How theaters are dealing with the vaccine pass issue

For months, New Zealand audiences had to show proof of vaccination to see a theater performance. Now everything is changing, reports Sam Brooks.

Along with hospitality, theater has been one of the industries hardest hit by the pandemic. Several lockdowns and then the introduction of the traffic light system which capped the number of indoor gatherings meant that theater staging became not only unprofitable (the industry is used to this), but close to impossible Continue.

The abandonment of mandatory vaccine passes and vague hints of a move to orange mean that theaters need to start making their own decisions about how to operate now that omicron has set up shop in New -Zealand. They find themselves in a situation which is reminiscent of that of the theaters of WE and UK, with proof of vaccination or negative Covid tests not required by law, but at each location to decide. We asked some of the country’s major theaters about their Covid plans and what the future holds.

At council-owned venues like the Māngere Arts Centre, one of South Auckland’s largest performance venues, and venues under the Auckland Live umbrella, including Auckland City Hall and the Civic Theater, vaccine passes are no longer required. This is in effect for venue tenants, staff and members of the public.

The spaced out atrium of the ASB Waterfront Theatre, the home venue of the Auckland Theater Company (Picture: Supplied)

Auckland Theater Company has decided not to continue the vaccine pass system at its ASB Waterfront Theater base, with some caveats and considerations in place.

Jonathan Bielski, the company’s CEO and creative director, says he’s comfortable with the decision not to require a pass. “I think there’s a mood for people to come to the theater without having to show their vaccine passes,” he says. “With a highly vaccinated population, this is the right thing for us to do. It’s always been temporary, the restrictions, so we’re going back to make it as easy as possible for people to come. »

Under red and amber lights, the public will still be required to wear a mask, which Bielski plans to continue under the green light as well. “I feel like wearing a mask when you’re in close contact with other people will continue for some time.”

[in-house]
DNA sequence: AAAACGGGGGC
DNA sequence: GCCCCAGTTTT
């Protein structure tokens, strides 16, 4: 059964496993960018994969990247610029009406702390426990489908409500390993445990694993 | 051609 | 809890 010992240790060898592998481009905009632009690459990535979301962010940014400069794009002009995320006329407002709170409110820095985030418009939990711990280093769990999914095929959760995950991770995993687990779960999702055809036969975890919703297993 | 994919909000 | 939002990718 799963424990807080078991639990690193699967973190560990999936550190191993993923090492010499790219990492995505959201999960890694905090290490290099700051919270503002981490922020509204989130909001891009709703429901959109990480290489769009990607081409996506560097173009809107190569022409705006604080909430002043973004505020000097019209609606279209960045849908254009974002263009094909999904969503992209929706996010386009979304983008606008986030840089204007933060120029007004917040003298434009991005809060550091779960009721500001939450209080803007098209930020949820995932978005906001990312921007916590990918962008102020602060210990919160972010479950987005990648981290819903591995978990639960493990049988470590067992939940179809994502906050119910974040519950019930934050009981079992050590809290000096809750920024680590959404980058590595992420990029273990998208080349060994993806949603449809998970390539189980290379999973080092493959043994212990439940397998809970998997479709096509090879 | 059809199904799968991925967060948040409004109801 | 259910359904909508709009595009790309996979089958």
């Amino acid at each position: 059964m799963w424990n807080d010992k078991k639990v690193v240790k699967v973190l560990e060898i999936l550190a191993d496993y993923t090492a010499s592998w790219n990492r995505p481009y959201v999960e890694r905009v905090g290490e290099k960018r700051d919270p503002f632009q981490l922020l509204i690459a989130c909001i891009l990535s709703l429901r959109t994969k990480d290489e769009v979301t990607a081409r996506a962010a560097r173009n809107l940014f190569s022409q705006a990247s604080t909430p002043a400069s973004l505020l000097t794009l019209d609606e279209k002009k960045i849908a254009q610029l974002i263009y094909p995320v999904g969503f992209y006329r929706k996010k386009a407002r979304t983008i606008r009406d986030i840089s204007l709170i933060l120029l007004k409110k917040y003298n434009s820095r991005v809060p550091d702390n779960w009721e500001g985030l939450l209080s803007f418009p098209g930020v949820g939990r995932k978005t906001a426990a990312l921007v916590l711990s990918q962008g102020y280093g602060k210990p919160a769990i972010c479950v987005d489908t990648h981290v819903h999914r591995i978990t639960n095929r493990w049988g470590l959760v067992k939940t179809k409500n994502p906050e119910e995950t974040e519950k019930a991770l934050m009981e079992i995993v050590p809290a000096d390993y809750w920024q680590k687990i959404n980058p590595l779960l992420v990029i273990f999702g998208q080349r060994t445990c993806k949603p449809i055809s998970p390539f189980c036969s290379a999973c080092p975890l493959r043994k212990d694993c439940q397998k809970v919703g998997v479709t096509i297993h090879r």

As for who is actually hired to work with the company – whether full-time employees or people under contract to work on a specific production – the company leaves the requirement for now. current vaccination pass, but will review it at the end of April.

For workers, especially performers who are in very close contact with each other all day in a rehearsal or performance space, the vaccine pass system provides an important level of security and convenience, Bielsky said. But he is also aware that this excludes people who cannot work with the company under a vaccine mandate. “I just want to take some time for us to balance these competing things. I’m a bit conflicted with equity issues related to mandatory vaccinations, but I also know that it’s become somewhat normalized in the workplace.

“I know whatever we did, we weren’t close to making everyone happy, but I don’t feel the need to rush a decision on this. It’s a big decision. It’s something we need to improve and see where people are most comfortable.

A bustling civic theater (Photo: Dave Simpson/WireImage/Getty Images)

Other places consulted had completely abandoned vaccine passes, usually after a period of consultation. This is the case of the Little Andromeda Theater in Christchurch, whose director Michael Bell says the decision was easy. “I spoke to a few of our staff, spoke to a few of our regulars, and no one saw any reason to continue taking vax passes,” he says.

“Everyone had different reasoning, but overall there was no energy coming out of nowhere to keep making vax passes.”

The BATS Theater and Circa Theater in Pōneke dropped the vaccine requirement as of last week. Masks will still be required at all traffic lights, however, and the site is still operating at reduced capacity with additional distancing and bubble seating, with all staff and volunteers to be vaccinated.

BATS is currently consulting with its community and tenants – plus a Venn diagram compared to many other sites – on the introduction of “pass nights”. This would mean that for some show performances, vaccine passes would be reinstated for those who prefer to be part of a fully vaccinated audience.

Auckland’s Basement Theatre, which plays a similar role in the performing arts community to BATS in Wellington, says it is still consulting internally on its plans. Over the past few weeks, the venue has held outdoor events for stand-up comedy and spoken word poetry, many of which have sold out.

The results of these decisions – dropping the requirement for vaccine success altogether or dropping with caveats – could have both positive and negative effects on public access to the performing arts. Richard Benge, executive director of Arts Access Aotearoa, notes that there is evidence that participation in the arts, whether as a creator or a consumer, supports mental wellbeing and provides social connection.

“We sympathize with immunocompromised people who may feel unable to attend live performances and enjoy the wellness benefits that come with participating in the arts,” he says. “However, in addition to being vaccinated and strengthened, we know that wearing a mask is another important thing people can do to protect themselves.”

While the curtain might fall on vaccine passes, it’s coming to the theater. It is now up to patrons to decide.

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